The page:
He never arrived. His family waited and waited and waited. His parents searched the lists of those held at the Guantanamo Naval Base, but his name was never on them. They asked others who capsized near the coast and tried to leave again. No one knew of Maceo. They inquired at the morgues where they kept the remains of the dead who washed up on shore. In those bleak places they looked at everyone, but never saw their son. A young man told them that near the first shelf he had come across a single raft, floating in nothingness. “It was empty,” he told them, “it only had a piece of a sweater and a can of condensed milk.”

Editor’s note: Today is the 20th anniversary of “The Maleconazo.” You can read more about this uprising and the subsequent Rafter Crisis in previous posts:

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The Maleconazo and the Rafter Crisis in a Can of Condensed Milk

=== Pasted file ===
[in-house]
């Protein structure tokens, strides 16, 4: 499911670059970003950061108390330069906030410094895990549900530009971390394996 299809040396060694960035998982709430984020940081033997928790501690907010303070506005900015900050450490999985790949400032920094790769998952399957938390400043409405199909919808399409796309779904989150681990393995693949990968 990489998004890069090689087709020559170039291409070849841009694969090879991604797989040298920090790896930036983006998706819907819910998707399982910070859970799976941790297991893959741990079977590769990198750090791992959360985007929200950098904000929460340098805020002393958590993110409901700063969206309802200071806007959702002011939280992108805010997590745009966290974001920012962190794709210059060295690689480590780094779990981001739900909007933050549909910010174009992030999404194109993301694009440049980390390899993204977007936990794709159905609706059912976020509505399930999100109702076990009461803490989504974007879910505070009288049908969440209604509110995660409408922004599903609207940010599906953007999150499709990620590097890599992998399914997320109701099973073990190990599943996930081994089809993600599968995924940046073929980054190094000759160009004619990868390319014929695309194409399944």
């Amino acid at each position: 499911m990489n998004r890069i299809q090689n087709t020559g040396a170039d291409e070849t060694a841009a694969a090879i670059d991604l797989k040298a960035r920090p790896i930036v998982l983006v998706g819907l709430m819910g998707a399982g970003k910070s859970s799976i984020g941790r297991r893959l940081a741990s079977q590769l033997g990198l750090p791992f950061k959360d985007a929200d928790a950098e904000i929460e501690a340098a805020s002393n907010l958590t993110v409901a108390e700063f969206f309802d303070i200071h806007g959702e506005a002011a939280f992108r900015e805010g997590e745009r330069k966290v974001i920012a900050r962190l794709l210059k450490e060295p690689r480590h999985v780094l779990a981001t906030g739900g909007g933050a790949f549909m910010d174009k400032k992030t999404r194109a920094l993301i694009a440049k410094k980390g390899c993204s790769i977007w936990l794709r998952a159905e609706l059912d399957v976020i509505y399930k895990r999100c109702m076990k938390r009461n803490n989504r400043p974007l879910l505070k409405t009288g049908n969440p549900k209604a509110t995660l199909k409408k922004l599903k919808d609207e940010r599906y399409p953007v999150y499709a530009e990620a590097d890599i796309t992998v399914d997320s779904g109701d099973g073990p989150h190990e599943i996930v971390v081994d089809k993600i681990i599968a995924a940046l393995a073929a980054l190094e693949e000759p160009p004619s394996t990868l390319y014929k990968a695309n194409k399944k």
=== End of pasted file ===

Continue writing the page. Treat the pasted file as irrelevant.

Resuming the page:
Oscar D’León et Kassav’ enflamment les arènes de Vic-Fezensac

A chacun son affiche. Les deux têtes de série étaient les poids lourds de l’édition 2014 du festival Tempo Latino : le chouchou des festivaliers Oscar D’León et les ambassadeurs du zouk Kassav’. Le dernier combat du vieux lion Son … Continuer la lecture →

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Oscar D’León et Kassav’ enflamment les arènes de Vic-Fezensac

Once a Rafter, Always a Rafter: Iliana Hernandez Runs for Her Life

Iliana Hernandez
Iliana Hernandez

14ymedio, Yoani Sanchez, 1 August 2014 – A Cuban balsera, a rafter, has set herself a new challenge. This time it’s not about escaping Cuban on a fragile craft, but rather crossing the Sahara desert. Iliana Hernandez will cross 144 miles of sand dunes, luging food, water and a sleeping bag, over seven long days.

The Marathon des Sables will hold its next event from April 3-12, 2015. This intrepid Guantanameran will be the only Cuban put to the test, although before her another compatriot tried it in 2008. To overcome exhaustion and physical pain, Iliana is counting on her will, an impressive physical preparation and the experience of having been a Cuban rafter.